Mixed Trend


According to a pre-polls survey conducted by Research & Collection Services (RCS) on behalf of THE NATION (Pakistan), despite winning 18-20% of the nationwide vote, the alliance of religious parties Muttahida Majlis-e-Amal (MMA), was not translating this vote bank into seats. This wrong surmise was the only real casualty of the survey with respect to NWFP, MMA confounded skeptics in the Province by sweeping the polls, and doing far better in Balochistan than expected. The alliance was far more potent electorally in these two Provinces than in Punjab and Sindh. Not to say that they did not cause a couple of upsets in Sindh, particularly in Karachi where, despite controlling the Local Bodies in an election boycotted by the MQM, they were not expected to create any dents in the MQM vote bank. Other than their traditional strongholds in the mountains the MMA swept aside the liberal ANP and the PPP-P in their Peshawar valley fiefdom. The local alliance between ANP and PPP-P proved fatal for the two political parties. Only Aftab Sherpao’s faction of PPP survived this onslaught, and that only because of seat adjustment with MMA.

The MMA emergence is a great blessing in disguise for Pakistan. For the first time since 1947, the Shia-Sunni divide has been bridged, they voted for the same cause. And Iran’s model gives us hope, to stay the pace of the modern world, the Mullahs had to come into line, including the treating of women as equal to men. Things went more or less as predicted in the rest of the country, except that in Lahore, PML (Q) was routed because of the clean seat adjustments between PPP-P, PML (N) and MMA. Electorally the results in Balochistan remained as mixed as usual. The MQM lost ground very slightly in Karachi and Hyderabad but was compensated by the almost 30% increase in urban seats. By the time this goes into print, the final results will be in but these are hardly likely to be so dramatic as to change the political kaleidoscope predicted by the THE NATION’S pre-polls.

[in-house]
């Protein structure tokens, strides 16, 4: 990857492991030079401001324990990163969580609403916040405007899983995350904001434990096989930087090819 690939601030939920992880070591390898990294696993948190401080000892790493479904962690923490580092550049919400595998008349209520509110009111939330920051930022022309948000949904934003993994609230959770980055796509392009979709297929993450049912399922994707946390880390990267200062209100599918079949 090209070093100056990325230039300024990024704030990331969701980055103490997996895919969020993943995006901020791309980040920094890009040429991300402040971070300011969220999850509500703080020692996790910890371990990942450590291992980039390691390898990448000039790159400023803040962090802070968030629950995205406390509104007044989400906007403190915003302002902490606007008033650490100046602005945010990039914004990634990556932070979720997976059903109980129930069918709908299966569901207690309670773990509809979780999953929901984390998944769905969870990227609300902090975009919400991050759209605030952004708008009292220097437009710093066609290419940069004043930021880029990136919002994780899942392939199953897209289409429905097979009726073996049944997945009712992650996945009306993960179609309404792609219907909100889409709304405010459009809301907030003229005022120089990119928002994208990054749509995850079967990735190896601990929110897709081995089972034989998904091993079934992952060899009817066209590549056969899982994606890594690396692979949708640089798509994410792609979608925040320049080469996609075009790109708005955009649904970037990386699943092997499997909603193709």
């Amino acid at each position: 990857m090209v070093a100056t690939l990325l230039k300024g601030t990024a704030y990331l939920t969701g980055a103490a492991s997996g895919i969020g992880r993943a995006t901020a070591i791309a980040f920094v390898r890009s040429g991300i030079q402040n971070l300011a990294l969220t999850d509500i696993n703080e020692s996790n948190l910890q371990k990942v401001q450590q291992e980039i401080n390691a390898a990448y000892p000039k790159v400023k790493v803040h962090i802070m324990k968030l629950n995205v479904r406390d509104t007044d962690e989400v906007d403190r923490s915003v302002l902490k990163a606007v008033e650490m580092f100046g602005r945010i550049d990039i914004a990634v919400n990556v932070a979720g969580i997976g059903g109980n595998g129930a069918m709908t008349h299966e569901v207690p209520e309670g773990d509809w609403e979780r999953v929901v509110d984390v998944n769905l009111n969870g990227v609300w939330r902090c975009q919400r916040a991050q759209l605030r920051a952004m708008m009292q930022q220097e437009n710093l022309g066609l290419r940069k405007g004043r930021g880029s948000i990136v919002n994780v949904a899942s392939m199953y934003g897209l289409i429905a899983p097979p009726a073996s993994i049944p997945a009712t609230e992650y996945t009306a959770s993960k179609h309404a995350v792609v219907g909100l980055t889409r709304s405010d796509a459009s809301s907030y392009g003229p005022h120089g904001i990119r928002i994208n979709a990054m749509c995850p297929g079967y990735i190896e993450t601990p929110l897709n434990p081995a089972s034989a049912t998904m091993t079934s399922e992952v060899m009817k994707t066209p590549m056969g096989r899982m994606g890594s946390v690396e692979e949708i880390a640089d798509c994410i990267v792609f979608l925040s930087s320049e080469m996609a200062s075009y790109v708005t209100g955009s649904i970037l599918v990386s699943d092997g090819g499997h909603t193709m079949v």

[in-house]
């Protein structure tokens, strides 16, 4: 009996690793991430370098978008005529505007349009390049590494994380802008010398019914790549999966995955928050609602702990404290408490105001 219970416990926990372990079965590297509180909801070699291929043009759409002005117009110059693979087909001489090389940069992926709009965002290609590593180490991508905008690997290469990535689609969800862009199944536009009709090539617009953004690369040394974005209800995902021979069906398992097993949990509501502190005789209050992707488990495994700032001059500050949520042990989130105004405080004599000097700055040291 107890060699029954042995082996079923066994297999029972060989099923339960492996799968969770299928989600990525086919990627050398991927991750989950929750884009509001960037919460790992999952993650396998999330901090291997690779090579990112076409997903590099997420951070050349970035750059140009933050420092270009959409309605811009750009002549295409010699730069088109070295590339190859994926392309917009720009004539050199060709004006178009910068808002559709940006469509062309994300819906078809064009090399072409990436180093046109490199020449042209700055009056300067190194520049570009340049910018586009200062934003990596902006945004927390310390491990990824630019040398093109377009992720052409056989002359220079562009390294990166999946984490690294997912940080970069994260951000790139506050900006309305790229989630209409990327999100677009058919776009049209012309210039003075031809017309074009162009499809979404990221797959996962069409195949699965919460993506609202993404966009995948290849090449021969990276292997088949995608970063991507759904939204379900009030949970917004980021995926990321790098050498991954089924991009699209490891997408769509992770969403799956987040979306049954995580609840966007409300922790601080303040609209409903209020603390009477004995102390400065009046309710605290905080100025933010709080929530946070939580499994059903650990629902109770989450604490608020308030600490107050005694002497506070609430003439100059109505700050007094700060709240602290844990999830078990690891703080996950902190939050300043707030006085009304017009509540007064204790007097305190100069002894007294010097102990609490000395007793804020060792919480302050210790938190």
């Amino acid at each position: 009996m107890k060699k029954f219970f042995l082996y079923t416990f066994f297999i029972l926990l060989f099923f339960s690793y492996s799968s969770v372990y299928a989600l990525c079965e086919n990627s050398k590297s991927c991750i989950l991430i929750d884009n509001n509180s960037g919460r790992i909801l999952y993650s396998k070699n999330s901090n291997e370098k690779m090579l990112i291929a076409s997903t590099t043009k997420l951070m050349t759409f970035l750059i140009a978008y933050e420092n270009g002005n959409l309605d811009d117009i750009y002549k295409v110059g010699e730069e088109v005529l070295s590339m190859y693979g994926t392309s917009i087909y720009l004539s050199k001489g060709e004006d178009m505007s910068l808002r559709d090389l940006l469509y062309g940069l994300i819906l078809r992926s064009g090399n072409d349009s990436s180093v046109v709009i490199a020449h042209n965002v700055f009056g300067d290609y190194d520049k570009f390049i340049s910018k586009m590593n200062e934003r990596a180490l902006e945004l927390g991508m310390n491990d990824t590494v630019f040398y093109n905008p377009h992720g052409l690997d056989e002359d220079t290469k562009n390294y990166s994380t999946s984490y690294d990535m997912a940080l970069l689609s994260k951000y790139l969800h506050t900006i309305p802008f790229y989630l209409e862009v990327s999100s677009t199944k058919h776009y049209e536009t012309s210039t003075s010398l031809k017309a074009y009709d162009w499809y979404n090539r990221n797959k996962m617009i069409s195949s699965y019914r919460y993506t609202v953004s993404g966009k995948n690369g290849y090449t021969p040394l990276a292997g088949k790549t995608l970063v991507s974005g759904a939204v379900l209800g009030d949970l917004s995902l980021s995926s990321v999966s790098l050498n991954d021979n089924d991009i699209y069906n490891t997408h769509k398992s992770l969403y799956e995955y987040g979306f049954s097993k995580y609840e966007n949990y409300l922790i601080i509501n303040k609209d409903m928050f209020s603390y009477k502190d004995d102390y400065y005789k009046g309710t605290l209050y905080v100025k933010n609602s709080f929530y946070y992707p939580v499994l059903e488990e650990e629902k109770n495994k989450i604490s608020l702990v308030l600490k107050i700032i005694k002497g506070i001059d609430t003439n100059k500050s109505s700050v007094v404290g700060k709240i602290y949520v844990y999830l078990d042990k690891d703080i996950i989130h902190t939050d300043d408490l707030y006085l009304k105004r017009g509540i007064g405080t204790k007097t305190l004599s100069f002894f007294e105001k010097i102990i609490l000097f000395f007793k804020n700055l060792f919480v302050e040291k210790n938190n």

One thing is clear, despite all the sour grapes about the formation of the King’s Party PML (Q) by pre-polls manipulation, the voting was free and fair. Given the environment of insecurity over the past year, the security forces did an excellent job in preventing any terrorist attacks. The three who were killed, and the dozen or so injured, were due to direct clashes between political opponents. Quite a number of agent provocateurs from India’s RAW were caught by the law enforcement agencies (LEA) in the week proceeding Election Day. Always on the receiving end, the security forces must be congratulated on a job well done. The Sindh Home Secretary, Brig (Retd) Mukhtar Ahmed, broke new ground by incorporating the personnel of private security agencies through All Pakistan Security Agencies Association (APSAA) in guarding polling stations all over Karachi on Election Day. This was not only innovative, it was extremely effective, it bolstered the local security and has become now a model for future public sector é private sector cooperation, in the field of law enforcement. A definitive role for incorporating APSAA in the civil defence structure exists.